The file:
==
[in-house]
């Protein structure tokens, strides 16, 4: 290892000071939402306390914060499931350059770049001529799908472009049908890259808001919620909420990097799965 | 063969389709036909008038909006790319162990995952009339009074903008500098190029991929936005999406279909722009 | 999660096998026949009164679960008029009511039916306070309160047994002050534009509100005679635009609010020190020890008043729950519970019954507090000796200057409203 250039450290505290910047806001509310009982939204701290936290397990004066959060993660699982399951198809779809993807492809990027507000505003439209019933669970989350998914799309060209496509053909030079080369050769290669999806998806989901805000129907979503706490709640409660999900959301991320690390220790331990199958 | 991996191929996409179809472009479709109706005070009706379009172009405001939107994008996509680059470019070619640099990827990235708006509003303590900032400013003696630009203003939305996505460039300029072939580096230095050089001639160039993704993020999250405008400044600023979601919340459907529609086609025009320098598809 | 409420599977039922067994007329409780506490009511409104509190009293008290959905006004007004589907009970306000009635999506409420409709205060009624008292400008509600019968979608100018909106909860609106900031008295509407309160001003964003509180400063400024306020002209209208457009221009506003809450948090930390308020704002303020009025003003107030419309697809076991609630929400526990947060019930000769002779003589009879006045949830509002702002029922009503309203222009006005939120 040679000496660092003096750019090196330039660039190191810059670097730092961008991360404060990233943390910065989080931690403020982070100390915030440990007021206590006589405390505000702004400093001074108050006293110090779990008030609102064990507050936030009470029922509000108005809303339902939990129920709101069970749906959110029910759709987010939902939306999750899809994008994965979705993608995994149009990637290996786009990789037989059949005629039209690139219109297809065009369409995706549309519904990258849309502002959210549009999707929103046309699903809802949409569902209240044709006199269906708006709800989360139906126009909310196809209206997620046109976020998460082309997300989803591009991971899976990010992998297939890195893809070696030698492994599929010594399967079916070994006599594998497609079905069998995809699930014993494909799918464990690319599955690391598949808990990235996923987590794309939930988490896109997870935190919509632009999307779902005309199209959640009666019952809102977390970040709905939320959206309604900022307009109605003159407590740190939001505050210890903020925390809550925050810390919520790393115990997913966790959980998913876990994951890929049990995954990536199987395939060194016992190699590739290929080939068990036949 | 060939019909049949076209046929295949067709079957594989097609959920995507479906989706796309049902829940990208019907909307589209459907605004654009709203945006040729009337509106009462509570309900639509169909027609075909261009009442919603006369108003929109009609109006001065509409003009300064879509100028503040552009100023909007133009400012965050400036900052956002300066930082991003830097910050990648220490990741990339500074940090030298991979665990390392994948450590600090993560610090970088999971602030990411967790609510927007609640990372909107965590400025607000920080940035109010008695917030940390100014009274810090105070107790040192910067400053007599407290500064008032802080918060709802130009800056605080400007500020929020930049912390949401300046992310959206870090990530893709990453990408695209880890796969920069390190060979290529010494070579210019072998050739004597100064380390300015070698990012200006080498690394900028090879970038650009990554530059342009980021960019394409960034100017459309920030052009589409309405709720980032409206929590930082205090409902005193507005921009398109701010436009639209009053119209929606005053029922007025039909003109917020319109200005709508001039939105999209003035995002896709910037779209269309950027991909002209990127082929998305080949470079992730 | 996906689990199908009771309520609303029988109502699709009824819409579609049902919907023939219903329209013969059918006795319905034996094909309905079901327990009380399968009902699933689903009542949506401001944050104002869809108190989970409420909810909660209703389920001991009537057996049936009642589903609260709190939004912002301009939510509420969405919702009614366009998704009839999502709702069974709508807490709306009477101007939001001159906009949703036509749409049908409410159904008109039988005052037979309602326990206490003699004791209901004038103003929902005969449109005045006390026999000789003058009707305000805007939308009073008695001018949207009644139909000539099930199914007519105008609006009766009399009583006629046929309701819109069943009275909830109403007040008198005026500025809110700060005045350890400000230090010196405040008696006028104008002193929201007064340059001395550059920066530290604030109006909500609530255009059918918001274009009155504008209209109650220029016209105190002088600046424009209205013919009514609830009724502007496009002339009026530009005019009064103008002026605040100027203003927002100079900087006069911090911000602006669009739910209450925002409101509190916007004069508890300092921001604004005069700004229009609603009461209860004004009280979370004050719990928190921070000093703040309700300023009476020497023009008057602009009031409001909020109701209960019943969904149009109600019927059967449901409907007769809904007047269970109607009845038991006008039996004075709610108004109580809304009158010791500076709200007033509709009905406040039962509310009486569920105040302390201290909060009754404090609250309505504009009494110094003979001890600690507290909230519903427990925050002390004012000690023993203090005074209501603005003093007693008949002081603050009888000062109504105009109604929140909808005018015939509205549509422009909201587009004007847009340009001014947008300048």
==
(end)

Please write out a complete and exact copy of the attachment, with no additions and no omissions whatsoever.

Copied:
[in-house]
């Protein structure tokens, strides 16, 4: 290892000071939402306390914060499931350059770049001529799908472009049908890259808001919620909420990097799965 | 063969389709036909008038909006790319162990995952009339009074903008500098190029991929936005999406279909722009 | 999660096998026949009164679960008029009511039916306070309160047994002050534009509100005679635009609010020190020890008043729950519970019954507090000796200057409203 250039450290505290910047806001509310009982939204701290936290397990004066959060993660699982399951198809779809993807492809990027507000505003439209019933669970989350998914799309060209496509053909030079080369050769290669999806998806989901805000129907979503706490709640409660999900959301991320690390220790331990199958 | 991996191929996409179809472009479709109706005070009706379009172009405001939107994008996509680059470019070619640099990827990235708006509003303590900032400013003696630009203003939305996505460039300029072939580096230095050089001639160039993704993020999250405008400044600023979601919340459907529609086609025009320098598809 | 409420599977039922067994007329409780506490009511409104509190009293008290959905006004007004589907009970306000009635999506409420409709205060009624008292400008509600019968979608100018909106909860609106900031008295509407309160001003964003509180400063400024306020002209209208457009221009506003809450948090930390308020704002303020009025003003107030419309697809076991609630929400526990947060019930000769002779003589009879006045949830509002702002029922009503309203222009006005939120 040679000496660092003096750019090196330039660039190191810059670097730092961008991360404060990233943390910065989080931690403020982070100390915030440990007021206590006589405390505000702004400093001074108050006293110090779990008030609102064990507050936030009470029922509000108005809303339902939990129920709101069970749906959110029910759709987010939902939306999750899809994008994965979705993608995994149009990637290996786009990789037989059949005629039209690139219109297809065009369409995706549309519904990258849309502002959210549009999707929103046309699903809802949409569902209240044709006199269906708006709800989360139906126009909310196809209206997620046109976020998460082309997300989803591009991971899976990010992998297939890195893809070696030698492994599929010594399967079916070994006599594998497609079905069998995809699930014993494909799918464990690319599955690391598949808990990235996923987590794309939930988490896109997870935190919509632009999307779902005309199209959640009666019952809102977390970040709905939320959206309604900022307009109605003159407590740190939001505050210890903020925390809550925050810390919520790393115990997913966790959980998913876990994951890929049990995954990536199987395939060194016992190699590739290929080939068990036949 | 060939019909049949076209046929295949067709079957594989097609959920995507479906989706796309049902829940990208019907909307589209459907605004654009709203945006040729009337509106009462509570309900639509169909027609075909261009009442919603006369108003929109009609109006001065509409003009300064879509100028503040552009100023909007133009400012965050400036900052956002300066930082991003830097910050990648220490990741990339500074940090030298991979665990390392994948450590600090993560610090970088999971602030990411967790609510927007609640990372909107965590400025607000920080940035109010008695917030940390100014009274810090105070107790040192910067400053007599407290500064008032802080918060709802130009800056605080400007500020929020930049912390949401300046992310959206870090990530893709990453990408695209880890796969920069390190060979290529010494070579210019072998050739004597100064380390300015070698990012200006080498690394900028090879970038650009990554530059342009980021960019394409960034100017459309920030052009589409309405709720980032409206929590930082205090409902005193507005921009398109701010436009639209009053119209929606005053029922007025039909003109917020319109200005709508001039939105999209003035995002896709910037779209269309950027991909002209990127082929998305080949470079992730 | 996906689990199908009771309520609303029988109502699709009824819409579609049902919907023939219903329209013969059918006795319905034996094909309905079901327990009380399968009902699933689903009542949506401001944050104002869809108190989970409420909810909660209703389920001991009537057996049936009642589903609260709190939004912002301009939510509420969405919702009614366009998704009839999502709702069974709508807490709306009477101007939001001159906009949703036509749409049908409410159904008109039988005052037979309602326990206490003699004791209901004038103003929902005969449109005045006390026999000789003058009707305000805007939308009073008695001018949207009644139909000539099930199914007519105008609006009766009399009583006629046929309701819109069943009275909830109403007040008198005026500025809110700060005045350890400000230090010196405040008696006028104008002193929201007064340059001395550059920066530290604030109006909500609530255009059918918001274009009155504008209209109650220029016209105190002088600046424009209205013919009514609830009724502007496009002339009026530009005019009064103008002026605040100027203003927002100079900087006069911090911000602006669009739910209450925002409101509190916007004069508890300092921001604004005069700004229009609603009461209860004004009280979370004050719990928190921070000093703040309700300023009476020497023009008057602009009031409001909020109701209960019943969904149009109600019927059967449901409907007769809904007047269970109607009845038991006008039996004075709610108004109580809304009158010791500076709200007033509709009905406040039962509310009486569920105040302390201290909060009754404090609250309505504009009494110094003979001890600690507290909230519903427990925050002390004012000690023993203090005074209501603005003093007693008949002081603050009888000062109504105009109604929140909808005018015939509205549509422009909201587009004007847009340009001014947008300048």